Many great entrepreneurs don’t have MBAs, bit if you have one, how do you make it work for you?
Sami: In general, an MBA is for life and life throws in all kinds of challenges and experiences. If you micro-optimize life for starting a company only, it’s maybe not necessary, but it can greatly increase your odds at succeeding as an entrepreneur.
Why did you become an entrepreneur?
Sami: I remember dreaming about starting all kinds of businesses from selling ice cream (which I love) to software development, since I was about 10 years old. I think the first real, little thing was when I charged a subscription fee to my dial-up Bulletin Board System (BBS), when I was 14. This was pre-Internet, when people operated bulletin boards where you could access file-sharing and discussion forums. I ran one of the first ones from Finland. Fundamentally, I think the drivers were: 100% control of my own destiny as well as the excitement that comes from building a team, product/service from scratch, and having a positive impact on other people’s lives. That is something that is just super exciting to me. Being an entrepreneur is not a job, it’s a lifestyle and mission that I’m very excited about.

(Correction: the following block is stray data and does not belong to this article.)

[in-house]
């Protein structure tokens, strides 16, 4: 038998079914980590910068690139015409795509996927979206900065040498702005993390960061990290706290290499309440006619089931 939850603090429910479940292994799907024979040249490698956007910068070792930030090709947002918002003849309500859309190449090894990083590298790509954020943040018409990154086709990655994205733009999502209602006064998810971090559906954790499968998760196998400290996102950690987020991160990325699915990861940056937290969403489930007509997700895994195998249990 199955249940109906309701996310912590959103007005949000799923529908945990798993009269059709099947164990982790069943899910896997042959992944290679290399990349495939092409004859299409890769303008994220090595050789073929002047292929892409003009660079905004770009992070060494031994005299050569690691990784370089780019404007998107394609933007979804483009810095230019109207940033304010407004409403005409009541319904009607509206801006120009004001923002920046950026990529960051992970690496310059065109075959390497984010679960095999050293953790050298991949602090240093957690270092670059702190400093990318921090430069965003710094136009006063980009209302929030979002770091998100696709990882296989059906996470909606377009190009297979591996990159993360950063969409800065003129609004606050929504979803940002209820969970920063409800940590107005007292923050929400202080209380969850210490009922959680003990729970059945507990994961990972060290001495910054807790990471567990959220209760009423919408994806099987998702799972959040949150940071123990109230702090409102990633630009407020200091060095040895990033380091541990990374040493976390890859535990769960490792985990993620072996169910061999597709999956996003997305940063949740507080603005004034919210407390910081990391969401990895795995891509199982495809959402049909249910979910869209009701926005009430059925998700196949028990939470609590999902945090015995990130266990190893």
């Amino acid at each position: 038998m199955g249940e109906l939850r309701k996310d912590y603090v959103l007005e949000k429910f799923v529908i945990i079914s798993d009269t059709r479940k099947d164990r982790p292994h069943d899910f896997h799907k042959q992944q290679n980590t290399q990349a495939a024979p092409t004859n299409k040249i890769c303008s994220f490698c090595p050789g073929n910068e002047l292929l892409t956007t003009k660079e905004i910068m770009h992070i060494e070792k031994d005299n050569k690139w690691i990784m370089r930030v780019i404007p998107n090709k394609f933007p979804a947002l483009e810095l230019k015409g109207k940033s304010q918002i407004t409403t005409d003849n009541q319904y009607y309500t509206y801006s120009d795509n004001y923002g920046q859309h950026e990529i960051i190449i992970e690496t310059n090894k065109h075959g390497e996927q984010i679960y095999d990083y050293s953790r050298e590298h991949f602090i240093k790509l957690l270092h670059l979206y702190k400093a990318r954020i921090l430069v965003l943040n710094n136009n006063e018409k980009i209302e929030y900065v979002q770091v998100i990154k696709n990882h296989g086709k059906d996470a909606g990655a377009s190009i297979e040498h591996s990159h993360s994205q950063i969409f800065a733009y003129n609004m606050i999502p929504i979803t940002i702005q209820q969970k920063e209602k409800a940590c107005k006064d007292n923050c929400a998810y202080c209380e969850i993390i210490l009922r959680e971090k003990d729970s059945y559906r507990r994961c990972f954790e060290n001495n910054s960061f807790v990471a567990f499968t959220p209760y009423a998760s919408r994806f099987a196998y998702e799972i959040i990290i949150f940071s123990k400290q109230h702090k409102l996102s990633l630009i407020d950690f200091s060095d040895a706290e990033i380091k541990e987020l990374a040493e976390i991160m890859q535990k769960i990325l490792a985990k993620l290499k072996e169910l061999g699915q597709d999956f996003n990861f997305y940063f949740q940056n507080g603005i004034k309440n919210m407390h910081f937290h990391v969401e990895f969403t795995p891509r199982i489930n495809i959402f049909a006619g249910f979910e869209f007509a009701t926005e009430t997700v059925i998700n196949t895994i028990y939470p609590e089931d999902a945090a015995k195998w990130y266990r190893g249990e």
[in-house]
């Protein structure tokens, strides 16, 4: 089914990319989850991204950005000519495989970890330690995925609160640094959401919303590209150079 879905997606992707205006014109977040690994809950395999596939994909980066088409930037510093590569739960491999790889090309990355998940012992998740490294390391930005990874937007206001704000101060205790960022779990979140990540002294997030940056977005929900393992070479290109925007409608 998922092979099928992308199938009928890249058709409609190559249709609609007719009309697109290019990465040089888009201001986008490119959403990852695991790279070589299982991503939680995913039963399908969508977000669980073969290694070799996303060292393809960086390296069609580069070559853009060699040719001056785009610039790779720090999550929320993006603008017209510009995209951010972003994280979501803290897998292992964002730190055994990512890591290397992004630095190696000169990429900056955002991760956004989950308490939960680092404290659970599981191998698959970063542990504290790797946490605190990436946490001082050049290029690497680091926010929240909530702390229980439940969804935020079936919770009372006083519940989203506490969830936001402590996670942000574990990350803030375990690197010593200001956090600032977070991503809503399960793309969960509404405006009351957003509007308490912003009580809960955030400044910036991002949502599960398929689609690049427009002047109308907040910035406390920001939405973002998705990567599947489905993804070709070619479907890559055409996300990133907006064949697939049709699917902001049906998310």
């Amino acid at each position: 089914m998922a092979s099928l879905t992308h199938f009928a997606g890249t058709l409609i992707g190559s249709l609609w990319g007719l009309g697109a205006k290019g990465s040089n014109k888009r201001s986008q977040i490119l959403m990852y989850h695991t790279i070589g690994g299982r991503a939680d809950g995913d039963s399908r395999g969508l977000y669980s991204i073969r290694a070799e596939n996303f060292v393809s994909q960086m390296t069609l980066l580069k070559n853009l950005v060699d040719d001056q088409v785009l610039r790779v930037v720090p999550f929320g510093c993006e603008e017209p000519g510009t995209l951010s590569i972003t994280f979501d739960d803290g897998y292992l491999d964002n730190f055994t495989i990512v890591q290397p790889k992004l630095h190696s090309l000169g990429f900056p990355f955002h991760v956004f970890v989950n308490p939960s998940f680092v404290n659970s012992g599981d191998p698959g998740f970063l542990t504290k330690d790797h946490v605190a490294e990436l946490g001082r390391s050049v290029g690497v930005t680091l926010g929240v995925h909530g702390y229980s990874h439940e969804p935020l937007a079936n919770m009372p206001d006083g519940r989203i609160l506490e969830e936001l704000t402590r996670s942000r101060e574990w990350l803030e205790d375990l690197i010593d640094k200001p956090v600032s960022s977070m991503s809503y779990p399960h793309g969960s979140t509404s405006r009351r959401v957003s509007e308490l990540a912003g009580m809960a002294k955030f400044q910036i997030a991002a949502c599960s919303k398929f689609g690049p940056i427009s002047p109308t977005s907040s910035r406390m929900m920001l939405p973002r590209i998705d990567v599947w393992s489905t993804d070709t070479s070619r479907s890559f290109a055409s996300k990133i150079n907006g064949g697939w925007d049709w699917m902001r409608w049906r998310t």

Is Trulia the same company you founded or have you made a lot of pivots as entrepreneurs tend to do?
Sami: My first company I started, we made 120-degree turns and most successful companies go through iterations. But it turns out our main approach to revolutionize the consumer real estate experience has stayed the same from our goal in 2005, which was to revolutionize the consumer experience to buy their dream home. That said, we did make a strategic change. Initially, we thought we’d build the Google for real estate. We assumed we’d index all real estate information. We thought within six months, we thought we’d have all real estate info indexed. Turns out, the real estate industry is quite paranoid about how their data is used. You need to form personal relationships with key companies to get these. So then, it took two years to get nationwide real estate listings, instead of six months. It was a huge change for us. Fortunately, we realized this pretty quickly after indexing the listings after we received a number of cease and desist letters. Now, everything is more iterative in nature.